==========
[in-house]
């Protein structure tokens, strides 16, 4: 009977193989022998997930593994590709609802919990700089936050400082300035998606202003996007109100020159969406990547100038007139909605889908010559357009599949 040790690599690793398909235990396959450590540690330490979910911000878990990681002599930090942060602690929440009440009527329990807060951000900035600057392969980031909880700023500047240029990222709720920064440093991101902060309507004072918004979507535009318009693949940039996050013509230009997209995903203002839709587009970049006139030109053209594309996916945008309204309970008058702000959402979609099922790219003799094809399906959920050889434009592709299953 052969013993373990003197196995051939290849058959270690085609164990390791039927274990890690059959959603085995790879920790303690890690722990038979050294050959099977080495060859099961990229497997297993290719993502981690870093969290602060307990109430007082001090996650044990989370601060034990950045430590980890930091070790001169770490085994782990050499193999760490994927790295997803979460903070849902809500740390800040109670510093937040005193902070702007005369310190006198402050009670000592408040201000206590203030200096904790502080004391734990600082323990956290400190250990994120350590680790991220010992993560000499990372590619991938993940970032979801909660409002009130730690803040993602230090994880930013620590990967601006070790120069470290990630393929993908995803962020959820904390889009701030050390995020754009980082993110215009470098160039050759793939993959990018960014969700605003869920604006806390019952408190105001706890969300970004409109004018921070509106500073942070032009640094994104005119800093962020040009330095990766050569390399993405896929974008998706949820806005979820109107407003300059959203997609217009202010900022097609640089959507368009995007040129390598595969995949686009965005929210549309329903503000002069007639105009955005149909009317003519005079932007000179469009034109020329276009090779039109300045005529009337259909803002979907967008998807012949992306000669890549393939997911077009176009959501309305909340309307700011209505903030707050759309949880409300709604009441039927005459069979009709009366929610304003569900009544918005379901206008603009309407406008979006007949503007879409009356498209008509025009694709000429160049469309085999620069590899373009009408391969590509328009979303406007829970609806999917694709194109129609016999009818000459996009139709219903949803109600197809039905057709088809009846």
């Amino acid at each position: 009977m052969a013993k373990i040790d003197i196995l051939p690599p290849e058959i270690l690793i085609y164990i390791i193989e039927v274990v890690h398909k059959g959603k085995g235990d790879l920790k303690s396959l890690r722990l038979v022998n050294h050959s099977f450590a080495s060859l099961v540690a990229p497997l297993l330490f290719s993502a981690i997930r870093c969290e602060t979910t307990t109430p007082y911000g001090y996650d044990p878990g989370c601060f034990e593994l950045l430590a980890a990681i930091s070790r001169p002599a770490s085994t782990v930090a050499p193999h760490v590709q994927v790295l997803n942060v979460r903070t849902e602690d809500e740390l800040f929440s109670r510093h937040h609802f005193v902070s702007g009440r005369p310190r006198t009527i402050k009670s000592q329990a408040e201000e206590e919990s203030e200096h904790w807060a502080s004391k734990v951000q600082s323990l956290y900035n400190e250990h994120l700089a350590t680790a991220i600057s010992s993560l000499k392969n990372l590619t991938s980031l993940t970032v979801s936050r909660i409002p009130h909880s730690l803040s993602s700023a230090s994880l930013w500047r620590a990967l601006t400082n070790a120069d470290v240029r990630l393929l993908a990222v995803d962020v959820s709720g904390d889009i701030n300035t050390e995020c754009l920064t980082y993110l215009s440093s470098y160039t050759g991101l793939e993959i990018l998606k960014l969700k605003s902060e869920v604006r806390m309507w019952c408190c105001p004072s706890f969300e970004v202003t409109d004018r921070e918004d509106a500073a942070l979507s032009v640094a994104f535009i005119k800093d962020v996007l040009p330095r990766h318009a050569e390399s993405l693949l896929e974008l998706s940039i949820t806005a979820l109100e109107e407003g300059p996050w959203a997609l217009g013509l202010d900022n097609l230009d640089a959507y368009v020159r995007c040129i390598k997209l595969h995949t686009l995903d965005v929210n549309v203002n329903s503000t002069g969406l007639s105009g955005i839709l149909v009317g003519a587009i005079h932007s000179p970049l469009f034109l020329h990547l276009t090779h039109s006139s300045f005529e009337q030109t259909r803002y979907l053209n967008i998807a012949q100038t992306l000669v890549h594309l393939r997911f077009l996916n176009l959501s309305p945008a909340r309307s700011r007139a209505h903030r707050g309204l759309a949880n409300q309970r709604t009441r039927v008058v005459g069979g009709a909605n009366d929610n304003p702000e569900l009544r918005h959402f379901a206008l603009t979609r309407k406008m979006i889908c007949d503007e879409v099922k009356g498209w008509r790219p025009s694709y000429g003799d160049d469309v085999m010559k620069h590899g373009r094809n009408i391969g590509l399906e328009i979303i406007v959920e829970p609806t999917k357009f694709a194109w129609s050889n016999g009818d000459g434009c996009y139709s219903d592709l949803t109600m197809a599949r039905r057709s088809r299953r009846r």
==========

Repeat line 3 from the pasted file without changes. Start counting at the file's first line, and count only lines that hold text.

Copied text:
């Amino acid at each position: 009977m052969a013993k373990i040790d003197i196995l051939p690599p290849e058959i270690l690793i085609y164990i390791i193989e039927v274990v890690h398909k059959g959603k085995g235990d790879l920790k303690s396959l890690r722990l038979v022998n050294h050959s099977f450590a080495s060859l099961v540690a990229p497997l297993l330490f290719s993502a981690i997930r870093c969290e602060t979910t307990t109430p007082y911000g001090y996650d044990p878990g989370c601060f034990e593994l950045l430590a980890a990681i930091s070790r001169p002599a770490s085994t782990v930090a050499p193999h760490v590709q994927v790295l997803n942060v979460r903070t849902e602690d809500e740390l800040f929440s109670r510093h937040h609802f005193v902070s702007g009440r005369p310190r006198t009527i402050k009670s000592q329990a408040e201000e206590e919990s203030e200096h904790w807060a502080s004391k734990v951000q600082s323990l956290y900035n400190e250990h994120l700089a350590t680790a991220i600057s010992s993560l000499k392969n990372l590619t991938s980031l993940t970032v979801s936050r909660i409002p009130h909880s730690l803040s993602s700023a230090s994880l930013w500047r620590a990967l601006t400082n070790a120069d470290v240029r990630l393929l993908a990222v995803d962020v959820s709720g904390d889009i701030n300035t050390e995020c754009l920064t980082y993110l215009s440093s470098y160039t050759g991101l793939e993959i990018l998606k960014l969700k605003s902060e869920v604006r806390m309507w019952c408190c105001p004072s706890f969300e970004v202003t409109d004018r921070e918004d509106a500073a942070l979507s032009v640094a994104f535009i005119k800093d962020v996007l040009p330095r990766h318009a050569e390399s993405l693949l896929e974008l998706s940039i949820t806005a979820l109100e109107e407003g300059p996050w959203a997609l217009g013509l202010d900022n097609l230009d640089a959507y368009v020159r995007c040129i390598k997209l595969h995949t686009l995903d965005v929210n549309v203002n329903s503000t002069g969406l007639s105009g955005i839709l149909v009317g003519a587009i005079h932007s000179p970049l469009f034109l020329h990547l276009t090779h039109s006139s300045f005529e009337q030109t259909r803002y979907l053209n967008i998807a012949q100038t992306l000669v890549h594309l393939r997911f077009l996916n176009l959501s309305p945008a909340r309307s700011r007139a209505h903030r707050g309204l759309a949880n409300q309970r709604t009441r039927v008058v005459g069979g009709a909605n009366d929610n304003p702000e569900l009544r918005h959402f379901a206008l603009t979609r309407k406008m979006i889908c007949d503007e879409v099922k009356g498209w008509r790219p025009s694709y000429g003799d160049d469309v085999m010559k620069h590899g373009r094809n009408i391969g590509l399906e328009i979303i406007v959920e829970p609806t999917k357009f694709a194109w129609s050889n016999g009818d000459g434009c996009y139709s219903d592709l949803t109600m197809a599949r039905r057709s088809r299953r009846r």